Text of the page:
- Children/tamariki being unwell
- Expectations of others/society (such as to 'control/be in charge of' kids/partner)
- Unemployment or underemployment
- Running late or routine disrupted
- Unstable housing
- Mental health conditions and issues with medication
- Poor physical wellbeing
These are the things we might notice when something doesn't feel right or something is about to go wrong.PhysicalThoughtsBehaviourEmotions
Stories are the things we tell ourselves, or others, to explain or justify what has happened, or make sense of a situation.
We invite you to watch this short video about how the stories we create in our head can impact both us and our relationships. Unhelpful stories have the potential to make a bad situation worse. We invite you to begin noticing the early warning signs and stories that show up for you, when faced with a difficult situation.
Good communication is an important part of all relationships and is an essential part of any healthy partnership. All relationships have ups and downs, but a healthy communication style can make it easier to deal with conflict and build a stronger and healthier partnership.
We invite you to watch these short videos to consider how your communication style could be impacting on your relationships, and how you can communicate more effectively to resolve issues.
Coping strategies are actions or thoughts that you put in place to make sure you can manage challenging situations and avoid losing control.
We invite you to watch these short videos and consider some of the coping strategies you currently use, or others that could potentially work for you.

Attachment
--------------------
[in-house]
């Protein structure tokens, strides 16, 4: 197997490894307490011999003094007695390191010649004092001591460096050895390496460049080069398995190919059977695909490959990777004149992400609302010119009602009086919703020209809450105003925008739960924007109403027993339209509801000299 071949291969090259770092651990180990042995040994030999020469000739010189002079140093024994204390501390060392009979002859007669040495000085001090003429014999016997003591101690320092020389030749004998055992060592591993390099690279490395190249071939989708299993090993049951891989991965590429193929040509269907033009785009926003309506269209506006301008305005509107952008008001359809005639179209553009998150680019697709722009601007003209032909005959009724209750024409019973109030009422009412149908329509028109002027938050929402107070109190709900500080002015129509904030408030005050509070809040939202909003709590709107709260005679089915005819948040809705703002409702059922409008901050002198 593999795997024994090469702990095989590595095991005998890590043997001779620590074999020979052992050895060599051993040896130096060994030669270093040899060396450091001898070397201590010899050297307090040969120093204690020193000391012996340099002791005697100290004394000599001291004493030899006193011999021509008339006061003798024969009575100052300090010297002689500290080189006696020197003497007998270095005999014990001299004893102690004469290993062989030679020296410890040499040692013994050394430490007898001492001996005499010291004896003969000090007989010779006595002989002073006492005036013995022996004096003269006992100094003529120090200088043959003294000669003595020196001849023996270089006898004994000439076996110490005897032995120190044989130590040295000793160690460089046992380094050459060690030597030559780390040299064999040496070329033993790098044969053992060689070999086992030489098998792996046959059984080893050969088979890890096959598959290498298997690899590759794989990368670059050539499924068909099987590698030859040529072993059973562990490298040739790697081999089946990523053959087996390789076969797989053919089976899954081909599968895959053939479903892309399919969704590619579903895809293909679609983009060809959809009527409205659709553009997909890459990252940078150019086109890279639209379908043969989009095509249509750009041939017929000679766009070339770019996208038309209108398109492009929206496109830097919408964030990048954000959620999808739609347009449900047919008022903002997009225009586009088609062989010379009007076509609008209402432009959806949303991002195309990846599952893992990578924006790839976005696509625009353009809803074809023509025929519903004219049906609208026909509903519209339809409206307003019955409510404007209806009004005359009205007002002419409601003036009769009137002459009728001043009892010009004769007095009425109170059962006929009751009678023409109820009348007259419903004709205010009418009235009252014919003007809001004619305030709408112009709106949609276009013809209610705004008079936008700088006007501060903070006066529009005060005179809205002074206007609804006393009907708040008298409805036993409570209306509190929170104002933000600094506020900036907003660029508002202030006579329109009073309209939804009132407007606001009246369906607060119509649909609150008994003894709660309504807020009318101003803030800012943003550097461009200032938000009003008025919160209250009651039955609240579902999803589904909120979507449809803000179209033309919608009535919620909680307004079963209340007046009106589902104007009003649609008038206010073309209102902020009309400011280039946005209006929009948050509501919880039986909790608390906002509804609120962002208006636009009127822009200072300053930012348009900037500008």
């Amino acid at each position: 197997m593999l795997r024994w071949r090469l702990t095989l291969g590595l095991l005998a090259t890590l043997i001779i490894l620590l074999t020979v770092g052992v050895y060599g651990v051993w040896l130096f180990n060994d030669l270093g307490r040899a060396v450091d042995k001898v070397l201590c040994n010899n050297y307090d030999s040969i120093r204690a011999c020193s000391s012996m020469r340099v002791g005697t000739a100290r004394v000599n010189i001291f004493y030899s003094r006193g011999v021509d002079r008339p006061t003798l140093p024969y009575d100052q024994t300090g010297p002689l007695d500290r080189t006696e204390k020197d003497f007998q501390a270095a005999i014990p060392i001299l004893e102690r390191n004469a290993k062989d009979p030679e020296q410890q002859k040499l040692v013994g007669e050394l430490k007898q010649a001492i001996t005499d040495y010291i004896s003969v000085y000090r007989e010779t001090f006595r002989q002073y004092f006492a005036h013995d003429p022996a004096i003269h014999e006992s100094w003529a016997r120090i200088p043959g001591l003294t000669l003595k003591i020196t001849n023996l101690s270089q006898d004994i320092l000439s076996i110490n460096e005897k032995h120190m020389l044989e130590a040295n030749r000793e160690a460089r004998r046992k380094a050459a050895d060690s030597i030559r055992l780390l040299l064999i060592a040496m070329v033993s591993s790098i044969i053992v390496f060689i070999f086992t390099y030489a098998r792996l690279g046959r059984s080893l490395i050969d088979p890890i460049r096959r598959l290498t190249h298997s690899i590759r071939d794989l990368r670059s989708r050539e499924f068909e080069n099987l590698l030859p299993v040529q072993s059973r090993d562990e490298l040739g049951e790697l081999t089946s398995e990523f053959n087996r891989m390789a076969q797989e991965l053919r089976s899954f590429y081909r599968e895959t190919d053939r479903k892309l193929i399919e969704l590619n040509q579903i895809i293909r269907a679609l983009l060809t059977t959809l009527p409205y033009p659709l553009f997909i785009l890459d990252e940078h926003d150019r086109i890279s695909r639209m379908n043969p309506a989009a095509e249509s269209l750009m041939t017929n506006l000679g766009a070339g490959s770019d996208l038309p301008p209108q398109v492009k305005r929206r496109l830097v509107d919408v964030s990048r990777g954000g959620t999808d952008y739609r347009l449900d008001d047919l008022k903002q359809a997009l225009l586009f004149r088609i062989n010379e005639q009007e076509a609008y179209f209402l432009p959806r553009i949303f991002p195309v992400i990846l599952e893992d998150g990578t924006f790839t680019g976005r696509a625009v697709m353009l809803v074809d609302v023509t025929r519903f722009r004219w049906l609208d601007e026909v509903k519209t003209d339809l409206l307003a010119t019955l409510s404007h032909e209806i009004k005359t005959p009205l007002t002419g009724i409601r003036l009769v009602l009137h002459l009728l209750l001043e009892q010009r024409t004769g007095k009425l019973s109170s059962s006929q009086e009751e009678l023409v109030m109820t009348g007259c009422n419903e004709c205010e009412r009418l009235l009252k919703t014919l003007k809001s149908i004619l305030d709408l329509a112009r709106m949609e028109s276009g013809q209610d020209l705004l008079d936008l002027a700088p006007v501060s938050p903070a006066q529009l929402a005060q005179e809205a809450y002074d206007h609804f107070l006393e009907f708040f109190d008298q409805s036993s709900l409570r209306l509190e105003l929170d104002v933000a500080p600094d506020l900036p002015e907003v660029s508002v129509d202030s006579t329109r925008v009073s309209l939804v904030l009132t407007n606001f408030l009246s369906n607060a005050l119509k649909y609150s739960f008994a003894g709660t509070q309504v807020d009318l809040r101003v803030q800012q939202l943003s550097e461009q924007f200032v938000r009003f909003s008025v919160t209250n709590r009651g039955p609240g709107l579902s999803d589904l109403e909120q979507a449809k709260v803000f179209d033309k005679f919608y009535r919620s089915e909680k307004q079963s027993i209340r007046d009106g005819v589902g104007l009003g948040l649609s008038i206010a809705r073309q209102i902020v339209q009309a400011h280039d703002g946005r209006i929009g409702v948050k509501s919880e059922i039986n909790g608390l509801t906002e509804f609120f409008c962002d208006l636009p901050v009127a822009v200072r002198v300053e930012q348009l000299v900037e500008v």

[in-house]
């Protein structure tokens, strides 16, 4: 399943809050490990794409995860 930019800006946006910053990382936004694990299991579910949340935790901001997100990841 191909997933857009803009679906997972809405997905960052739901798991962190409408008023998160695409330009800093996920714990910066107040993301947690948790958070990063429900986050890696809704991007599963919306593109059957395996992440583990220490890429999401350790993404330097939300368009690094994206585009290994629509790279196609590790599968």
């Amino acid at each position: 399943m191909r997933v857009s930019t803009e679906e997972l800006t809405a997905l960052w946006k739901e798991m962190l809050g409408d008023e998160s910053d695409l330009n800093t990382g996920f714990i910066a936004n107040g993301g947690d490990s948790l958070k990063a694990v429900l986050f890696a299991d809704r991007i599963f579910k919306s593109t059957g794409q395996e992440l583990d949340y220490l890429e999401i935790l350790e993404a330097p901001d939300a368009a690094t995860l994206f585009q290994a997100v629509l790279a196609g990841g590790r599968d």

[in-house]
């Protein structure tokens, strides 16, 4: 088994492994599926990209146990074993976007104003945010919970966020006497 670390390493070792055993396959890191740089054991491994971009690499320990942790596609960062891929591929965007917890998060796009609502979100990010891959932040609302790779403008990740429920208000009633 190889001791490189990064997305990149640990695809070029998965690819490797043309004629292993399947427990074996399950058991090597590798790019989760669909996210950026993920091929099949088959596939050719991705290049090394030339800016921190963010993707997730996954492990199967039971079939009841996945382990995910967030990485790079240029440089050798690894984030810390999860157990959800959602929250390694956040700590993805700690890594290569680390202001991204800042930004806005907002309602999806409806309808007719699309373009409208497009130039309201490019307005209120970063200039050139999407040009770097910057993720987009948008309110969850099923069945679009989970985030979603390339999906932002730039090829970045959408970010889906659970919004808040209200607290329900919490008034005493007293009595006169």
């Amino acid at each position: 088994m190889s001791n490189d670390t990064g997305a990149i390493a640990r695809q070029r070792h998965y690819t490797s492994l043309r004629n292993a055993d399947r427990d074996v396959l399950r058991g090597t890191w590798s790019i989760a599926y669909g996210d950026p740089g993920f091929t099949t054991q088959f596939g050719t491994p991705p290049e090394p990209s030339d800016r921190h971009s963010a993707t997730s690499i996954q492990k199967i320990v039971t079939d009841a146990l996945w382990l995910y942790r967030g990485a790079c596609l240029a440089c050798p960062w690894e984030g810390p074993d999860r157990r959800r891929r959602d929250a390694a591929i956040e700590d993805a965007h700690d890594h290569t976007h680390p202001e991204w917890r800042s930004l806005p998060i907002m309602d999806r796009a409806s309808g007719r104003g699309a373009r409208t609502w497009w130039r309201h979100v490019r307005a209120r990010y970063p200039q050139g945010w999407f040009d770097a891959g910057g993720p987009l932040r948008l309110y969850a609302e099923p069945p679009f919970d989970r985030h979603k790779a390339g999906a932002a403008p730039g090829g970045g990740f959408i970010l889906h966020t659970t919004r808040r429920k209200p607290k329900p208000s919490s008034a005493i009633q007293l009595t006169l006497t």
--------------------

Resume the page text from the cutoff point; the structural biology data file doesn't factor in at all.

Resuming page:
These are some things you can do to help you notice your triggers/early warning signs and some tips on what to do when you notice them.
To understand yourself better
(do these when you're in a good headspace)
- Understand what your triggers are
- Learn how your past experiences impact your current behaviour
- Learn to be aware of your emotional state
- Be aware of your mental health, and when it's not good, what steps you can take
- Learn about male privilege, entitlement and the attitudes and norms that come from this
- Take medication as prescribed
- Physical exercise
- Use time out/walking away (with a plan to come back and figure things out)
- Put up affirmations/whakatauki to help you, where you can see them
- Songs/visualisations to disrupt your thoughts
- Practice thinking and doing things differently while you're in a good mindset
- Develop a safety plan - thinking about situations that might be triggering and how you'll deal with them before they happen
- Make your strategies visual - put them somewhere obvious where you can see them around you
- Share your strategies with your loved ones so they can understand when you do things differently
- It's ok to ask for help, you don't have to do it on your own and it's courageous to take that first step
- Talk, talk, talk to people you feel comfortable with and trust, and have your best interests at heart
- Look for peer support groups
- Find services - there are groups and individual ways to get help
- Letting go of shame/whakamā - find support to work through past trauma
Need help not sure where to find it?
Use the Service Finder tool below to find the right support for you.